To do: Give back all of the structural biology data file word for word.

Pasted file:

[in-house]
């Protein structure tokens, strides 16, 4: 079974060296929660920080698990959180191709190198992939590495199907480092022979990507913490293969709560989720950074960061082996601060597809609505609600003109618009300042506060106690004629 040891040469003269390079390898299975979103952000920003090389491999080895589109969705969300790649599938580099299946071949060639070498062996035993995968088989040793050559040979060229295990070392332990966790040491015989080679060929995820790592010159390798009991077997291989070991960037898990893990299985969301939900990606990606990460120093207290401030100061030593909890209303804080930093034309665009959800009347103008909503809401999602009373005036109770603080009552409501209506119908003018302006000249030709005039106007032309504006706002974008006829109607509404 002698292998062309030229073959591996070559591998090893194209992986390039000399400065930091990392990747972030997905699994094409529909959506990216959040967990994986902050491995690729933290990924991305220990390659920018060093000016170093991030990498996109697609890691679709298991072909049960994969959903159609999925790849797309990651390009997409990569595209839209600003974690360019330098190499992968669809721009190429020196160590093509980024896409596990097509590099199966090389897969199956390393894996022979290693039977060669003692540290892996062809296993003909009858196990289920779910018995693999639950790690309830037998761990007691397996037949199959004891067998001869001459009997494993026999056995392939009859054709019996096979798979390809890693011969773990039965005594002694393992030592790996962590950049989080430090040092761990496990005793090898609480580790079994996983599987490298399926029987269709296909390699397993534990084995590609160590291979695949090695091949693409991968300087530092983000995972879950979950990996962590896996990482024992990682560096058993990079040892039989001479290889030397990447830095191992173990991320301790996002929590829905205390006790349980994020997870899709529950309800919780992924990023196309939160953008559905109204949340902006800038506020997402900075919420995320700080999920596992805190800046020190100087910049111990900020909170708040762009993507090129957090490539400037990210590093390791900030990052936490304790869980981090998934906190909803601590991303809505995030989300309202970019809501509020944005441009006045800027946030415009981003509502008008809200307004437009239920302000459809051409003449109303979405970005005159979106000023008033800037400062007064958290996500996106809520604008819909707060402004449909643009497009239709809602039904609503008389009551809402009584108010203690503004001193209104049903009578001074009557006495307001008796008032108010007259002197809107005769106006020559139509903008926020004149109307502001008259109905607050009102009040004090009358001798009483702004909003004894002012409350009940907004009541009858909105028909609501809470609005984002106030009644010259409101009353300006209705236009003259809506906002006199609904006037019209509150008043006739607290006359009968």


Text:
[in-house]
């Protein structure tokens, strides 16, 4: 079974060296929660920080698990959180191709190198992939590495199907480092022979990507913490293969709560989720950074960061082996601060597809609505609600003109618009300042506060106690004629 040891040469003269390079390898299975979103952000920003090389491999080895589109969705969300790649599938580099299946071949060639070498062996035993995968088989040793050559040979060229295990070392332990966790040491015989080679060929995820790592010159390798009991077997291989070991960037898990893990299985969301939900990606990606990460120093207290401030100061030593909890209303804080930093034309665009959800009347103008909503809401999602009373005036109770603080009552409501209506119908003018302006000249030709005039106007032309504006706002974008006829109607509404 002698292998062309030229073959591996070559591998090893194209992986390039000399400065930091990392990747972030997905699994094409529909959506990216959040967990994986902050491995690729933290990924991305220990390659920018060093000016170093991030990498996109697609890691679709298991072909049960994969959903159609999925790849797309990651390009997409990569595209839209600003974690360019330098190499992968669809721009190429020196160590093509980024896409596990097509590099199966090389897969199956390393894996022979290693039977060669003692540290892996062809296993003909009858196990289920779910018995693999639950790690309830037998761990007691397996037949199959004891067998001869001459009997494993026999056995392939009859054709019996096979798979390809890693011969773990039965005594002694393992030592790996962590950049989080430090040092761990496990005793090898609480580790079994996983599987490298399926029987269709296909390699397993534990084995590609160590291979695949090695091949693409991968300087530092983000995972879950979950990996962590896996990482024992990682560096058993990079040892039989001479290889030397990447830095191992173990991320301790996002929590829905205390006790349980994020997870899709529950309800919780992924990023196309939160953008559905109204949340902006800038506020997402900075919420995320700080999920596992805190800046020190100087910049111990900020909170708040762009993507090129957090490539400037990210590093390791900030990052936490304790869980981090998934906190909803601590991303809505995030989300309202970019809501509020944005441009006045800027946030415009981003509502008008809200307004437009239920302000459809051409003449109303979405970005005159979106000023008033800037400062007064958290996500996106809520604008819909707060402004449909643009497009239709809602039904609503008389009551809402009584108010203690503004001193209104049903009578001074009557006495307001008796008032108010007259002197809107005769106006020559139509903008926020004149109307502001008259109905607050009102009040004090009358001798009483702004909003004894002012409350009940907004009541009858909105028909609501809470609005984002106030009644010259409101009353300006209705236009003259809506906002006199609904006037019209509150008043006739607290006359009968």